Post-war Latin American Politics

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  • 0:11 Cold War
  • 1:07 U.S. Involvement
  • 2:07 Cuba & Hispaniola
  • 3:19 Lesson Summary
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Lesson Transcript
Instructor: Jessica Whittemore

Jessica has taught junior high history and college seminar courses. She has a master's degree in education.

This lesson explores the political events occurring in post-World War II Latin America. We highlight the impact of the Cold War and American intervention.

The Cold War

In college, I had a professor who liked to say history is about the world trading problems. Just when you think you got one tackled, another issue pops up. Although I can't tell you his statement is all that empirical, I can tell you the subject of today's lesson—the political landscape of Latin America after World War II—does seem to prove his point.

For starters, as most of the world worked to heal their wounds from World War II, the countries of Latin America were entering into a period of tragic political unrest and rebellion. Since several of these rebellions had links to communism, this gained the attention of the United States. The U.S. had traded World War II for the Cold War, a time of political antagonism between the U.S. and the Communist Party in the Soviet bloc countries, from about 1945 to 1990.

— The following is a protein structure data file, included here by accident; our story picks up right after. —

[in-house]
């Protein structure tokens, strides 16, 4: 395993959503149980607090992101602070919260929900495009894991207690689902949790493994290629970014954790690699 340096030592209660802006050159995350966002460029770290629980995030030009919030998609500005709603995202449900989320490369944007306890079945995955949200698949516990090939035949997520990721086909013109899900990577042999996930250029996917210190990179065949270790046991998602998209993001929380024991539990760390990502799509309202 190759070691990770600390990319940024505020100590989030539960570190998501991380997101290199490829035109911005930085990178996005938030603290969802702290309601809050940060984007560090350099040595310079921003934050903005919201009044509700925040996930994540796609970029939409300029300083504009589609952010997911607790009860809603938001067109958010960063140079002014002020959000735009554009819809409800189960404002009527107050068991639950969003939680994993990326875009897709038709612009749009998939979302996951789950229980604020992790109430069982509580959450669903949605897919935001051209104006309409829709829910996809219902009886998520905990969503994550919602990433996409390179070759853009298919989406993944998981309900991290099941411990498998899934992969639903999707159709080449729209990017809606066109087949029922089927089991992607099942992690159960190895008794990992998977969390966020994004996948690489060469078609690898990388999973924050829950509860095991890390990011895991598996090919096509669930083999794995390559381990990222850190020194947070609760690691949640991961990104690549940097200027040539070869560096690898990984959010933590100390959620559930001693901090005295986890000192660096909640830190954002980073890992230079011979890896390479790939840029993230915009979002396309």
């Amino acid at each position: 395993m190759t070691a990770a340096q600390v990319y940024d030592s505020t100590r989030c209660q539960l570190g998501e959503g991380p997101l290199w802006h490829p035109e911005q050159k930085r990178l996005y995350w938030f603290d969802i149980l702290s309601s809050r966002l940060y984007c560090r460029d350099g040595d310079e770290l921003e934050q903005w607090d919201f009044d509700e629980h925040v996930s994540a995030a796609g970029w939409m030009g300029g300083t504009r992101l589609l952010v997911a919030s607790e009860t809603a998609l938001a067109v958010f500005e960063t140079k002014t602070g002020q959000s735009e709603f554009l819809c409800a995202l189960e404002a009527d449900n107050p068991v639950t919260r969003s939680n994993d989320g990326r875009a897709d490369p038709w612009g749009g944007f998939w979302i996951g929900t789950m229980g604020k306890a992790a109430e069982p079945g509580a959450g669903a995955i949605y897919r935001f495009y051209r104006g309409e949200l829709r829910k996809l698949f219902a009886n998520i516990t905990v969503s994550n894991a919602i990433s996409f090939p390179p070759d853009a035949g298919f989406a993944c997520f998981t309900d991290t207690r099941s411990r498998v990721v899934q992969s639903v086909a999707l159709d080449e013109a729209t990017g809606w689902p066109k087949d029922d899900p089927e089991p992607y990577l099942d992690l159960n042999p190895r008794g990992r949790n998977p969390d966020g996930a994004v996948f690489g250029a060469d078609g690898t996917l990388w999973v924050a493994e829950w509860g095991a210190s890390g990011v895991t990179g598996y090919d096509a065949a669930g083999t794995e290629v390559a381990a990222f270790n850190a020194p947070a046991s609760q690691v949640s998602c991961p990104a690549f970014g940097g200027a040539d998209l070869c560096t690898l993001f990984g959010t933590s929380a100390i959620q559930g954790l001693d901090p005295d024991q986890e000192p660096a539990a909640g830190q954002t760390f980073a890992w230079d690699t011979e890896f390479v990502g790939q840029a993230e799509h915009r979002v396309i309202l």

U.S. Involvement

Since this is such a broad topic, we'll focus on some of the most infamous conflicts. For instance, in Brazil, it's believed that the U.S. backed military rebels to overthrow Joao Goulart, Brazil's president with ties to communism. When this rebellion succeeded, it threw Brazil into the hands of a brutal military dictator, who ravaged the country for decades.

The same story played out in Guatemala, as U.S.-backed rebels ousted Jacobo Arbenz, the communist Guatemalan president. Sadly, the military dictators that replaced him abused their power and their people. This led to a bloody civil war that lasted well into the 1990s.

The same scene can be studied in Nicaragua, where the U.S. supported Anastasio Somoza, who held absolute power in Nicaragua. Although his reign was one of violence, Uncle Sam favored him over the Sandinistas, rebels with communist-leaning ideologies. Although the Sandinistas won in the late 1970s, their victory came at the cost of many innocent lives.

Cuba and Hispaniola

Perhaps one of the most famous Latin American revolutions after World War II was Fidel Castro's Cuban Revolution. Of course, this one really caused the U.S. some indigestion. Castro came to power in the revolution that took place between 1956 and 1959. Castro's presence soon led to the Bay of Pigs, a failed attempt by U.S.-backed rebels to overthrow Castro's Cuba. Also in the early 1960s was the uber-tense Cuban Missile Crisis, a standoff that occurred when Soviet missiles were found in Cuba and the U.S. blockaded the island.

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